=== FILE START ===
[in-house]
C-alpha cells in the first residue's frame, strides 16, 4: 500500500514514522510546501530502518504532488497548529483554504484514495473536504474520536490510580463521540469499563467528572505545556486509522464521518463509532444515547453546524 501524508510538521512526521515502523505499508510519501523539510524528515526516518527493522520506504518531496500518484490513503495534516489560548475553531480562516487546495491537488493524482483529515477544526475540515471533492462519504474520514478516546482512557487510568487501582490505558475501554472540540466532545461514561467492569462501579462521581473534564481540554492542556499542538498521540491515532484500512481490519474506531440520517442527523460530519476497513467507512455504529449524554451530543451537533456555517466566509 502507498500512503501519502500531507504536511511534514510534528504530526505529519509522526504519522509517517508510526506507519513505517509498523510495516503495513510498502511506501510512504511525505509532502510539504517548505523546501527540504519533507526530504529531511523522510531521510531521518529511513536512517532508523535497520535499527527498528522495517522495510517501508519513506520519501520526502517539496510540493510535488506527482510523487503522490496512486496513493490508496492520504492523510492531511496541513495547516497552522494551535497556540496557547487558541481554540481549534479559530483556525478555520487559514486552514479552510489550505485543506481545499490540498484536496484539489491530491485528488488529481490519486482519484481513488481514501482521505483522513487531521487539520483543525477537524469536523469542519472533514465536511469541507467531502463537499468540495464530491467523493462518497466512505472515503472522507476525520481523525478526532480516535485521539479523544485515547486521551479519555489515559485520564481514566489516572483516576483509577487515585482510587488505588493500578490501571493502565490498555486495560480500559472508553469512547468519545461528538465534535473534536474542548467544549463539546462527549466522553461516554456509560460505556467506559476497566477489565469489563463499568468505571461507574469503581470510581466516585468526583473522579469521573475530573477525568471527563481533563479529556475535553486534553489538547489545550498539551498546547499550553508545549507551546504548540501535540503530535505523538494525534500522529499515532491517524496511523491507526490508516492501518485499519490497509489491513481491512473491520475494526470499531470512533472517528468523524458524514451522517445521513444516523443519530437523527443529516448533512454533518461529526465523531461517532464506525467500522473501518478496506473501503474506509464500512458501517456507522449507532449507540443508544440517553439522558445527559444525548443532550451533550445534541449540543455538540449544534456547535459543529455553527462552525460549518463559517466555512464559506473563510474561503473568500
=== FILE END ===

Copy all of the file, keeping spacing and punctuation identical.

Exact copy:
[in-house]
C-alpha cells in the first residue's frame, strides 16, 4: 500500500514514522510546501530502518504532488497548529483554504484514495473536504474520536490510580463521540469499563467528572505545556486509522464521518463509532444515547453546524 501524508510538521512526521515502523505499508510519501523539510524528515526516518527493522520506504518531496500518484490513503495534516489560548475553531480562516487546495491537488493524482483529515477544526475540515471533492462519504474520514478516546482512557487510568487501582490505558475501554472540540466532545461514561467492569462501579462521581473534564481540554492542556499542538498521540491515532484500512481490519474506531440520517442527523460530519476497513467507512455504529449524554451530543451537533456555517466566509 502507498500512503501519502500531507504536511511534514510534528504530526505529519509522526504519522509517517508510526506507519513505517509498523510495516503495513510498502511506501510512504511525505509532502510539504517548505523546501527540504519533507526530504529531511523522510531521510531521518529511513536512517532508523535497520535499527527498528522495517522495510517501508519513506520519501520526502517539496510540493510535488506527482510523487503522490496512486496513493490508496492520504492523510492531511496541513495547516497552522494551535497556540496557547487558541481554540481549534479559530483556525478555520487559514486552514479552510489550505485543506481545499490540498484536496484539489491530491485528488488529481490519486482519484481513488481514501482521505483522513487531521487539520483543525477537524469536523469542519472533514465536511469541507467531502463537499468540495464530491467523493462518497466512505472515503472522507476525520481523525478526532480516535485521539479523544485515547486521551479519555489515559485520564481514566489516572483516576483509577487515585482510587488505588493500578490501571493502565490498555486495560480500559472508553469512547468519545461528538465534535473534536474542548467544549463539546462527549466522553461516554456509560460505556467506559476497566477489565469489563463499568468505571461507574469503581470510581466516585468526583473522579469521573475530573477525568471527563481533563479529556475535553486534553489538547489545550498539551498546547499550553508545549507551546504548540501535540503530535505523538494525534500522529499515532491517524496511523491507526490508516492501518485499519490497509489491513481491512473491520475494526470499531470512533472517528468523524458524514451522517445521513444516523443519530437523527443529516448533512454533518461529526465523531461517532464506525467500522473501518478496506473501503474506509464500512458501517456507522449507532449507540443508544440517553439522558445527559444525548443532550451533550445534541449540543455538540449544534456547535459543529455553527462552525460549518463559517466555512464559506473563510474561503473568500